Seizing this moment for Bay Area workers

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What does a good job mean to you?

To Guadalupe, a 40 year-old mother that works at McDonald’s, it means a safe environment and fair wages for her hard work. It means that with a 40-hour work week she can afford to bring her daughter back home to live with her.

For Gabriel, it is a schedule and a check that he can rely on, knowing what days he will work and what bills he will be able to pay with each check.

Guadalupe and Gabriel shared their stories with a room of funders along with East Bay Alliance for a Sustainable Economy (EBASE), Silicon Valley Rising, Alliance of Californians for Community Empowerment (ACCE), and UC Labor Center, who together are advocating for good jobs for workers in the Bay Area. Hosted by The San Francisco Foundation, The California Wellness Foundation and EBASE, this group was brought together in recognition that supporting communities building power and voice is central to our progress as a region.

“We don’t take lightly our charge to connect philanthropy to community through briefings like this. That’s because philanthropy has an important role to play in both nurturing equity movements AND influencing progressive policy change.” – Judith Bell, Vice President of Programs at The San Francisco Foundation.

The stories we heard touch upon some of the most pressing issues we face as a region.

“We’re in an incredible moment where these things are really possible,” explained Kate O’Hara of EBASE.

In the Bay Area alone, ten cities have passed minimum wage increases, with another seven in the works. These region-wide wins have meant 880,000 workers got a raise, and $450 million went into the local economy.

The question worker advocates are grappling with is: if we have to continue passing policy city-by-city will we be able to reach everyone? A statewide initiative would reach all Californians, and is a way that funders can jump in over the next few months to make a real impact. If the upcoming state minimum wage increase passes 180,000 workers in the Bay Area would receive a raise. 

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The raise makes a real tangible difference in the lives of workers. Guadalupe explained the impact raising the minimum wage made for her, “I can pay my rent in one check now, not two. I can go to the gas station and fill up my tank.” 

Guadalupe could not afford to keep her daughter living with her; however, with an increased wage and a stable a 40-hour work week she could afford to bring her daughter home.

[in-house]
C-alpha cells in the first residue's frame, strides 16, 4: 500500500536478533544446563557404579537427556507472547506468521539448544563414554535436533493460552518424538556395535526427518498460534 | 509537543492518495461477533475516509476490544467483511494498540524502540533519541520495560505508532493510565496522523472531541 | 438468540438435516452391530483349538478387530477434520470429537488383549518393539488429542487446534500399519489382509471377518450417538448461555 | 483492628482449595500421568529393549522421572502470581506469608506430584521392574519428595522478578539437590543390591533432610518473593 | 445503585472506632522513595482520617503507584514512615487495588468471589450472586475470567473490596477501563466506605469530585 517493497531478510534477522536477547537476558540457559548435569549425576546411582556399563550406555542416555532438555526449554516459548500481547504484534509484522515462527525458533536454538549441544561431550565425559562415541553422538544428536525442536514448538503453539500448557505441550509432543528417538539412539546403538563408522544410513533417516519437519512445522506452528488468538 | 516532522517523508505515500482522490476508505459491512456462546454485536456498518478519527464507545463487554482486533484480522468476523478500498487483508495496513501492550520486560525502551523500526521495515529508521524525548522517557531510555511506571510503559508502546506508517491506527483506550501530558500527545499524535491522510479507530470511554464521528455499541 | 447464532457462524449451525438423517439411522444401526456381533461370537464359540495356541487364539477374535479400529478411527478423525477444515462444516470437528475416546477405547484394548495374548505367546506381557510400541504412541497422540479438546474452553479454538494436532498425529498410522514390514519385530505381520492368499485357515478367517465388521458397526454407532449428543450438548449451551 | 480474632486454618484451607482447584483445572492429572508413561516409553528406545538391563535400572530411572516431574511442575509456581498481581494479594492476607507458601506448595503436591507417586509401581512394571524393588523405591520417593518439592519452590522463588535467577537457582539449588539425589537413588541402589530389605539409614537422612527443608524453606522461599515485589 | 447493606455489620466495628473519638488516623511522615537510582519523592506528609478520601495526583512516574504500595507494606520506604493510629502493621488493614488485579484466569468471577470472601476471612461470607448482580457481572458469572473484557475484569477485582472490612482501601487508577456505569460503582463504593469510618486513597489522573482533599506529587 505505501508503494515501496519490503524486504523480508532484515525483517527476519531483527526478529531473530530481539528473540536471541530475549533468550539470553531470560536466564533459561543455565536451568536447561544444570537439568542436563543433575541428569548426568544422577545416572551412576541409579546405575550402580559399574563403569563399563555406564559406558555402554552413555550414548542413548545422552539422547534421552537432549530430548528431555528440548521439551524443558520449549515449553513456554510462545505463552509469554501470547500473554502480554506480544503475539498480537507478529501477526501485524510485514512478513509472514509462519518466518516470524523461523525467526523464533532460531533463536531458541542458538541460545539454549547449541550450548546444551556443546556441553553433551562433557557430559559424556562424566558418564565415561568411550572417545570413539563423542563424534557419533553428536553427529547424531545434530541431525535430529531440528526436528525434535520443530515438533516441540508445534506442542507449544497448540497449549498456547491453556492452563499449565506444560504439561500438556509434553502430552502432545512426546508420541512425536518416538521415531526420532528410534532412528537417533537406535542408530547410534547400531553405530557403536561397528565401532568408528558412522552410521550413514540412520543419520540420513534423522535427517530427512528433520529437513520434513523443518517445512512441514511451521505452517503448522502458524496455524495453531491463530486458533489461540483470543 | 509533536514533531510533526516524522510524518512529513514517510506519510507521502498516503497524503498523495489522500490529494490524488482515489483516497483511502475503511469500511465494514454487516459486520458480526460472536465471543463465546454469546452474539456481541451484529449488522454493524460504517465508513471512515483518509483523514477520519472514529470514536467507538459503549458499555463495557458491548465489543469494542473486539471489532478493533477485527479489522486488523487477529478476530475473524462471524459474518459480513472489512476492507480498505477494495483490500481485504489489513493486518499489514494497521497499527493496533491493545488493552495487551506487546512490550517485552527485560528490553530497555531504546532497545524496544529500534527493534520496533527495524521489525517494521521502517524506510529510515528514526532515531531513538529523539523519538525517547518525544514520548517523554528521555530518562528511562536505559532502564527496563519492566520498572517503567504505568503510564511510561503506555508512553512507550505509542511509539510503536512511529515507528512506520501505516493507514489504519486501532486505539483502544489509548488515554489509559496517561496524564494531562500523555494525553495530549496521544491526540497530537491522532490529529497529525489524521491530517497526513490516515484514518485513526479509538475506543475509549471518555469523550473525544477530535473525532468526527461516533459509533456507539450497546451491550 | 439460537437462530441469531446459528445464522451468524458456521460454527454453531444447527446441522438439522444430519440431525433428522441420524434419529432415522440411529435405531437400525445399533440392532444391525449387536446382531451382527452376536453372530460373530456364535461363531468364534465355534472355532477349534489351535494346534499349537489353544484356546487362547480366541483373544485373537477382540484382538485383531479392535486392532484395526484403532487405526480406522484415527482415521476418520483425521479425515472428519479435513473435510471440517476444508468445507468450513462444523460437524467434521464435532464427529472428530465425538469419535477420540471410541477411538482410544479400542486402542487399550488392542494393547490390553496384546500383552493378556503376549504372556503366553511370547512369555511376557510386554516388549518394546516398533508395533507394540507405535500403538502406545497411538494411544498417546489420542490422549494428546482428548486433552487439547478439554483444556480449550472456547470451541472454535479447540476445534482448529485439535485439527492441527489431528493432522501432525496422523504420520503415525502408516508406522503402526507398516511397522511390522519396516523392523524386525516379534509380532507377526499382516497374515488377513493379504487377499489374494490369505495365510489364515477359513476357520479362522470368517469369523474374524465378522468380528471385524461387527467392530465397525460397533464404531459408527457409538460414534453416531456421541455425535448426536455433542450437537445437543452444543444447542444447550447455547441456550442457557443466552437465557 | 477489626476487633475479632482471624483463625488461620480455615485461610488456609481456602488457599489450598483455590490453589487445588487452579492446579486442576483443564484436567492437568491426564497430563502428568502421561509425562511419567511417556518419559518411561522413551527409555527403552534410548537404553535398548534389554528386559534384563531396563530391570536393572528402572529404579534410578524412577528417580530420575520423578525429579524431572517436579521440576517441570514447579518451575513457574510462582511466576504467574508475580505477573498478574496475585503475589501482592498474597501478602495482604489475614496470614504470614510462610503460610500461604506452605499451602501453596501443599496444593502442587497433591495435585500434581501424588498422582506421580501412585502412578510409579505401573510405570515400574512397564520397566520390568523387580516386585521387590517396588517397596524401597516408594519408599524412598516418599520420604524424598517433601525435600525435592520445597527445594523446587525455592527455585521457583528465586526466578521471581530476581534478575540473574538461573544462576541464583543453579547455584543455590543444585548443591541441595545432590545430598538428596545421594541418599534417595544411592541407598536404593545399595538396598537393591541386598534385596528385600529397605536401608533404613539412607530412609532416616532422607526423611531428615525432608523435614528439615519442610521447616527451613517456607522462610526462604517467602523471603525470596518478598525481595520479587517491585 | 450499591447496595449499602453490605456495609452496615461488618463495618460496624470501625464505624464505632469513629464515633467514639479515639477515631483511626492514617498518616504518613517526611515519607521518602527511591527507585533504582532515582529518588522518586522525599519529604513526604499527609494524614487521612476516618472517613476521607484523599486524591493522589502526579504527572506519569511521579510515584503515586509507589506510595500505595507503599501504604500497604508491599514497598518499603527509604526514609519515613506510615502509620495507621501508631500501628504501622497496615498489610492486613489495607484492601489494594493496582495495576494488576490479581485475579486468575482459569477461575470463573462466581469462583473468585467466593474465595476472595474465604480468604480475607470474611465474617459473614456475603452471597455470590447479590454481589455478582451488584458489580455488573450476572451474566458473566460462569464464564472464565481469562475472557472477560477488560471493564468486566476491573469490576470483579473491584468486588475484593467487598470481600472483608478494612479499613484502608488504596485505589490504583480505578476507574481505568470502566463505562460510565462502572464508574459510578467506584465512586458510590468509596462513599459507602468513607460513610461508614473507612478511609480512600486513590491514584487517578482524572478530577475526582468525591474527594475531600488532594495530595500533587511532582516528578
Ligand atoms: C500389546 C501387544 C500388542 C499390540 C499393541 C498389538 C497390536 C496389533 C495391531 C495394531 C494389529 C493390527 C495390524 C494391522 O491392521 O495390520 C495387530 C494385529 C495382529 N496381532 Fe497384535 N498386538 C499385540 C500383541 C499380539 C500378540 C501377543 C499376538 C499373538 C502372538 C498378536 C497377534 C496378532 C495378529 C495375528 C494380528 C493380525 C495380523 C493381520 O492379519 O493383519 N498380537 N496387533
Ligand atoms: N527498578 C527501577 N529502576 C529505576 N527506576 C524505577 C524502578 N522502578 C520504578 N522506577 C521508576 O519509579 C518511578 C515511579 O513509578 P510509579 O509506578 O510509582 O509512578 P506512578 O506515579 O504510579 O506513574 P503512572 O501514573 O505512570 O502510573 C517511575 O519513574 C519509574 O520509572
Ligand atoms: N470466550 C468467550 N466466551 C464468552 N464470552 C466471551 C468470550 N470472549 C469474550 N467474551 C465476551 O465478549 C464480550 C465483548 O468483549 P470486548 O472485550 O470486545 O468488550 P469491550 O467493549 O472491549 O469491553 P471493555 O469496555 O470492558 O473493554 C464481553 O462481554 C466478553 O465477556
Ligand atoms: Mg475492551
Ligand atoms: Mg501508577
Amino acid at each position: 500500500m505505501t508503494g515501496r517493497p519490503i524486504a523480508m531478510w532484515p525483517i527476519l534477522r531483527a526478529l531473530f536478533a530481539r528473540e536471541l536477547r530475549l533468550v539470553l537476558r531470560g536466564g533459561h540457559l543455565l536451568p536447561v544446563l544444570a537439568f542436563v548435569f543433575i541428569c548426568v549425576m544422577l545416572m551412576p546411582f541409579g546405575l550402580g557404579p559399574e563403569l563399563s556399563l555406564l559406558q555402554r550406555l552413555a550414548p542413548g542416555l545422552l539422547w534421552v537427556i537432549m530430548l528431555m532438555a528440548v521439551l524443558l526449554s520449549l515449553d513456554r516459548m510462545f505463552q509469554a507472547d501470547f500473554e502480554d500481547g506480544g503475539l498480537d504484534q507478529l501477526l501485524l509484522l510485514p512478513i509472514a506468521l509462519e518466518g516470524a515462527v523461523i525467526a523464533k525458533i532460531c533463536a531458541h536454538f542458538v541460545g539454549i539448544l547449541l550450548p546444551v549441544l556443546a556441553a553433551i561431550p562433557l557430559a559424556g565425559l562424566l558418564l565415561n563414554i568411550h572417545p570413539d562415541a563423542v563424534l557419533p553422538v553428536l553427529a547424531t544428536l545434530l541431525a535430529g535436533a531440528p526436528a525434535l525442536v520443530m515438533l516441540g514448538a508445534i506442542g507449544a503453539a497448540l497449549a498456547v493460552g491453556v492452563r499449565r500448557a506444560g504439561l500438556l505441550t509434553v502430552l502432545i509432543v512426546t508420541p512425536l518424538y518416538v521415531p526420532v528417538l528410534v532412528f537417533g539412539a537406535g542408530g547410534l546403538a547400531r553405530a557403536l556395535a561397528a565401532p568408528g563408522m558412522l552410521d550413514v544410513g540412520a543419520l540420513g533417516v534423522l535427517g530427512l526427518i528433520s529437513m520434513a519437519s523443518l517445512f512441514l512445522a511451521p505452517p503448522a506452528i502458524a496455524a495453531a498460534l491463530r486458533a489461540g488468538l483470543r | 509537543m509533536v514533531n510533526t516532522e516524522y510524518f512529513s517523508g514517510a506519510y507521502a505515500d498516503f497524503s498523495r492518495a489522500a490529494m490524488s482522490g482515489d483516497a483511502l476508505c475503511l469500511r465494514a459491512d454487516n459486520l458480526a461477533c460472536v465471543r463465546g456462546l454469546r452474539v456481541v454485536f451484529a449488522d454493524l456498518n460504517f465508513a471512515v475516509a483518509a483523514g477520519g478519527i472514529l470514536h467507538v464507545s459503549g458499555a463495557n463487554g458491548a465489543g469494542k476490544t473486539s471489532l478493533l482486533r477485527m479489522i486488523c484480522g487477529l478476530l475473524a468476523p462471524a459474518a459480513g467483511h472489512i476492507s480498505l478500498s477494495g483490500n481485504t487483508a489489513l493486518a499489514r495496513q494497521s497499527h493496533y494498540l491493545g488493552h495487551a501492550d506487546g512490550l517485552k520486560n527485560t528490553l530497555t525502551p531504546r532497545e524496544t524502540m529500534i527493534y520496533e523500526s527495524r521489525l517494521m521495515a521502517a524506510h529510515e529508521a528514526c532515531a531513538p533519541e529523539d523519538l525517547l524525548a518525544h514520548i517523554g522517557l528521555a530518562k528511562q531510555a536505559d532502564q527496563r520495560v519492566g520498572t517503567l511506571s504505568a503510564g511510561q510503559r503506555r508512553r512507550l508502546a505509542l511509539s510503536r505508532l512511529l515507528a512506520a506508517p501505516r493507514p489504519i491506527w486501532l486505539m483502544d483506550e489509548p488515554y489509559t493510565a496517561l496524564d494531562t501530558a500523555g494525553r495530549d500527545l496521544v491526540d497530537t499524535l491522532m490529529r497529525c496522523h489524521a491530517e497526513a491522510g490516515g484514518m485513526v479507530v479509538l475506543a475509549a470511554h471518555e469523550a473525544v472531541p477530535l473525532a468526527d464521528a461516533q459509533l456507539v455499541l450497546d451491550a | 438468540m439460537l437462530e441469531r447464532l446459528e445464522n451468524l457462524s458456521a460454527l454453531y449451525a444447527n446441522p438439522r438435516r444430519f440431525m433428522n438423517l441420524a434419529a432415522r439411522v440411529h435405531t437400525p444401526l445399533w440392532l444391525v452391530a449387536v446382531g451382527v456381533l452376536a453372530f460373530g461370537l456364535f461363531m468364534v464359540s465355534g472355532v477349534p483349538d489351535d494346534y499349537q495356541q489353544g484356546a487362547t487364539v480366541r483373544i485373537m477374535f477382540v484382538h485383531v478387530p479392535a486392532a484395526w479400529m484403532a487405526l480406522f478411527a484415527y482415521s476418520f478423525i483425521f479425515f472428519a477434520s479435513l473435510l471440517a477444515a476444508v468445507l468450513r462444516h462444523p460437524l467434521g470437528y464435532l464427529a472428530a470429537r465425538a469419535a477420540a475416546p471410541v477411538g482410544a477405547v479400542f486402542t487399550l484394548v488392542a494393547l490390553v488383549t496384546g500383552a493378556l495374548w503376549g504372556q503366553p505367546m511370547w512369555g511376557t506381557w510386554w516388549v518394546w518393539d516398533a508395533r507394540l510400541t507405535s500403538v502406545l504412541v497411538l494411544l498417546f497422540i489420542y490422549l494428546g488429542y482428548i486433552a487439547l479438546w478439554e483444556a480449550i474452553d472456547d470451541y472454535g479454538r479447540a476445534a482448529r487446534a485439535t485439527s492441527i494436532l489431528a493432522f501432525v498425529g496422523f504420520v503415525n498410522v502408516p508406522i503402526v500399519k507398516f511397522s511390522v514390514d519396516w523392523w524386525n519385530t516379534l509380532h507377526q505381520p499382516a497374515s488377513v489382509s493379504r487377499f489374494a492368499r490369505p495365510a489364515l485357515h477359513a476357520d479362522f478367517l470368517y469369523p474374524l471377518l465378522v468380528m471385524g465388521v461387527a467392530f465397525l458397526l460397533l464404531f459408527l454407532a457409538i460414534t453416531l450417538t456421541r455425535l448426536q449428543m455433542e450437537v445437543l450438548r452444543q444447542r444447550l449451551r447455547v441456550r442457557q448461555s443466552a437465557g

The national movement to improve low-wage work has gained incredible momentum over the past two years, and some of the most cutting edge work is happening right here in the Bay Area.

“We don’t have an infinite window of opportunity. This model needs to be cemented so there’s an understanding that cities can fight for equality: that they can, have the right to, and should be able to fight for these policies,” Annette Bernhardt, senior researcher with the UC Labor Center shared with the group.

Raising workers’ wages is one solution, but as we learn more about the type of unstable and chaotic living situations low-wage jobs create, we know that there is much work to do beyond wage. Cal Wellness is one partner who is taking a new look at wage and employment as part of their strategy to improve the health of families.

“The economy is creating jobs that are increasingly part time, temporary and often without adequate and stable hours,” explained Cal Wellness Program Director Padmini Parthasarathy. “Fair employment with good wages and benefits is a strong predictor of good health. This is why Cal Wellness takes a broad approach to improving health outcomes, including strengthening pathways to obtaining and retaining employment, building financial assets, and improving financial security.”

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The philanthropic community has an important role to play in supporting these efforts. Funding solutions, advocating for change, and mobilizing our networks to get involved are all ways that individuals and intuitions can join the movement to support low wage workers. We need to advance solutions that further raise expectations on low wage work so that individuals and families can stay in their homes and fully engage in our communities.

As we celebrate local victories, there remains much work to be done to ensure effective implementation and enforcement, and guarantee real change for tens of thousands of low-income workers.

There are many ways for you to get involved, whether you are with a funding institution, or are an individual looking for ways to learn more and show your support.

To learn more about how you can support minimum wage and the low-wage worker movement, reach out to Femke Freiberg.

We look forward to supporting your interest and connecting with you!

Photos thanks to ACCE, Working Partnerships USA and EBASE!